Small Village, Big Heart

I went to a meeting this morning. A very special meeting. For some time now a group of village women have been meeting on a regular basis to knit blankets to be given to Syrian refugees. All of these have been Spanish women, but today's meeting was to encourage women from among the foreigners' population to get involved in a new venture of solidarity. The new initiative, Frigiliana Solidaria, has chosen two charities to support, both based in Málaga. One works to help young single mothers struggling to cope, especially financially; the other works with children, old people and others who find themselves socially excluded, or at risk of social exclusion. Our new group will be knitting to provide them not just with blankets for babies, children and adults, but also clothing items such as jumpers, cardigans, gloves, scarves, shawls and the like which will help people to keep warm across the winter months. In addition, soft toys will be knitted for the younger children. And also we appeal for clothing in good condition to be donated for distribution to those served by the two charities. Today's meeting followed a similar meeting about ten days ago to launch the project to Spanish women. Today though seven members of our expat population came to offer their participation, and at least five more who were unable to attend today have also expressed interest. A handbill is being prepared and we shall have a small stall at the weekly market next Thursday where we will hand out the fliers and answer questions.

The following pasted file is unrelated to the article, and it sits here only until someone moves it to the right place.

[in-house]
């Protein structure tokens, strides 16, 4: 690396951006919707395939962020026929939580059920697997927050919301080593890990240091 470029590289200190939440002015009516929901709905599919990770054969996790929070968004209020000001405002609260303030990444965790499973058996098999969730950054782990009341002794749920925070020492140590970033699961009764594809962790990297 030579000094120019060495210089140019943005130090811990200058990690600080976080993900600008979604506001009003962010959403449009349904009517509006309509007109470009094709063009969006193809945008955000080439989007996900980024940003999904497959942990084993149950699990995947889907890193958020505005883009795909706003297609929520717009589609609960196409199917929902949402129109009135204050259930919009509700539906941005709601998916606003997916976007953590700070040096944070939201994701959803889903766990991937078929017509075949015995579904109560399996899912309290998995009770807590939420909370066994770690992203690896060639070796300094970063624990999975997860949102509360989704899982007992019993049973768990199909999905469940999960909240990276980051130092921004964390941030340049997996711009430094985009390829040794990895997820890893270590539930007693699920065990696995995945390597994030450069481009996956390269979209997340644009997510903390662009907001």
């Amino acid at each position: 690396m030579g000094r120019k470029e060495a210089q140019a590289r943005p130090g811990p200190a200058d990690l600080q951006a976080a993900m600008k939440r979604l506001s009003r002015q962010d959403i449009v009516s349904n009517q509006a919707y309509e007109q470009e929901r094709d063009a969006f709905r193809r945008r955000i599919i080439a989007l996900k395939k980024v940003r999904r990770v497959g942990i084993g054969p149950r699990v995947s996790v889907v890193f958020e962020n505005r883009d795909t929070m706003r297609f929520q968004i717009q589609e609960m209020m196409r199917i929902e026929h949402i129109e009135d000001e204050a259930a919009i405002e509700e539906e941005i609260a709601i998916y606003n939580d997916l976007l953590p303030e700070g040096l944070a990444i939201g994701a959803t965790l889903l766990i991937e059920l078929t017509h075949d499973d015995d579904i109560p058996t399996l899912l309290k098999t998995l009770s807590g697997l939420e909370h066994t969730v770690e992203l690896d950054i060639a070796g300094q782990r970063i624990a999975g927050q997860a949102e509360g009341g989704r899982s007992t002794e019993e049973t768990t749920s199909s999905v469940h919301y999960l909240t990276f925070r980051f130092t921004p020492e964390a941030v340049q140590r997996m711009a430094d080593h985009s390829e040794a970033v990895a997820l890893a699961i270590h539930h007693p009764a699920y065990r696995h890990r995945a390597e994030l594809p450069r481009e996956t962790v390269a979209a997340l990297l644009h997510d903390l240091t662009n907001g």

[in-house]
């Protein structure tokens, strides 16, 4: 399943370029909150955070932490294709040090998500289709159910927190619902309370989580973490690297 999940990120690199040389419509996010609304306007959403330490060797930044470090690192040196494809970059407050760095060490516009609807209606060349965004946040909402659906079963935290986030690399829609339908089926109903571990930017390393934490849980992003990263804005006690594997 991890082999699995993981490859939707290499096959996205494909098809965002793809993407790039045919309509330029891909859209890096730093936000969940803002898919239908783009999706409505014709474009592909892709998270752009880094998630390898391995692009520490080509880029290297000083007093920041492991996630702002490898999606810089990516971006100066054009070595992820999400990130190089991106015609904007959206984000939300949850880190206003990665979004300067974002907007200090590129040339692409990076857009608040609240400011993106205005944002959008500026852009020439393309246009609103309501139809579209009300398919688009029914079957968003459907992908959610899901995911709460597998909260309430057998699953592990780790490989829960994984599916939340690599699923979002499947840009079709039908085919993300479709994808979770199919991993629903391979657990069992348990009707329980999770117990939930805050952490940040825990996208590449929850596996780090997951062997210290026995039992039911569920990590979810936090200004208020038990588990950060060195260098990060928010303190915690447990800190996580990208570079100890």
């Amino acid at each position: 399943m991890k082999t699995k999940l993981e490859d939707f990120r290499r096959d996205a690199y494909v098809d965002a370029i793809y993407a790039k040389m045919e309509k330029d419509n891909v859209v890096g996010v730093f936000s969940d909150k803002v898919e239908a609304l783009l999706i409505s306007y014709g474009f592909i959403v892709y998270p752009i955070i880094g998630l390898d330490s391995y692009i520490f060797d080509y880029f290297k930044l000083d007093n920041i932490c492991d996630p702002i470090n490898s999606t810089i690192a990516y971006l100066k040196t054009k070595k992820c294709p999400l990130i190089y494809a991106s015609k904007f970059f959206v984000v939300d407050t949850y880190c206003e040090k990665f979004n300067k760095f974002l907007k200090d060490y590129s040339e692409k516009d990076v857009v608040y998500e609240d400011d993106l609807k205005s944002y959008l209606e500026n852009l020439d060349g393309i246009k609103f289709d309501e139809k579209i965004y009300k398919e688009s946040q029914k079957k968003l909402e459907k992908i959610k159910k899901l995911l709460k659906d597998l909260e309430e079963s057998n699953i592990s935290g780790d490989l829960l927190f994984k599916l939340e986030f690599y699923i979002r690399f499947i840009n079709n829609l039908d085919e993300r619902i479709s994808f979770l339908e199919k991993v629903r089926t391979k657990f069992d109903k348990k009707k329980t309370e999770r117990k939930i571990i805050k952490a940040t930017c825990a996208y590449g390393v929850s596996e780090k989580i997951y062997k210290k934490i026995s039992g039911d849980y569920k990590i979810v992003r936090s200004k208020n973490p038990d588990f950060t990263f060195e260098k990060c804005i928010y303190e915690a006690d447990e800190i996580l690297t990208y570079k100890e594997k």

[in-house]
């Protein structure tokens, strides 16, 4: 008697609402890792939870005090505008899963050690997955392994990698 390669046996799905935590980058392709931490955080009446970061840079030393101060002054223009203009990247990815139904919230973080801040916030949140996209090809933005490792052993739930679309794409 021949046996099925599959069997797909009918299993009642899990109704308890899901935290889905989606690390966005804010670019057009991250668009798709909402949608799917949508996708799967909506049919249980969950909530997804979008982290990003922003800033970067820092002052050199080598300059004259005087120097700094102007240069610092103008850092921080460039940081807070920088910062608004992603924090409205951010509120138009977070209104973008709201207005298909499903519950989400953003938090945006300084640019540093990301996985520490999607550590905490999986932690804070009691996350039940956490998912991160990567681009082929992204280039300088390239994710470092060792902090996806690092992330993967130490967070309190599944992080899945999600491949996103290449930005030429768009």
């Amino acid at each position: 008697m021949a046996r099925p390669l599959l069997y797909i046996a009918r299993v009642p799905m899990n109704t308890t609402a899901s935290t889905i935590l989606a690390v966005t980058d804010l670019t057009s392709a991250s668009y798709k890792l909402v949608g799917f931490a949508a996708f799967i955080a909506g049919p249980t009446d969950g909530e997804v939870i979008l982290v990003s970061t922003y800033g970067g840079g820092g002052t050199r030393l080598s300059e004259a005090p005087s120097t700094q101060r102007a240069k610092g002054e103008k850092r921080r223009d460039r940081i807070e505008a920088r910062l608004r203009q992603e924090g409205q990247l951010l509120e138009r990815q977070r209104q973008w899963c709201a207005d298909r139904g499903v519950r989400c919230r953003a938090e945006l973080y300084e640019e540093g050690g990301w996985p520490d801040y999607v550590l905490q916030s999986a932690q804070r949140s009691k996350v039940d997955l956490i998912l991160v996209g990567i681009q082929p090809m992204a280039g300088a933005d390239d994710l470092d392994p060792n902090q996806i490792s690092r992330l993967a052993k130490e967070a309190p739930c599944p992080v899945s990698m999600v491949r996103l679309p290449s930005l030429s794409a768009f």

But that is not all that the village does for others. December will see the annual Kilo Appeal. Despite the fact that the Spanish economy is recovering there are still very many families where unemployment and poverty is an issue. In December each year, those who have are invited to help those who don't by including in their grocery shopping an extra kilo of non-perishable food to donate for the provision of food parcels to help people at Christmas time.
Christmas is obviously a major celebration here in Spain, as in other countries. However, for the children Los Reyes, the coming of the Wise Men on January 6th is the day that they receive their presents - assuming that their parents can afford a visit, of course. So there is going to be another opportunity to demonstrate solidarity; it is planned to hold a toy service in the church which will be geared to the children, and the children will be asked to bring with them a toy or game which is still in good condition, but which they no longer play with, and these can then be found new homes on 6th January.
The 'Big Society' is alive and thriving in this small Spanish village!

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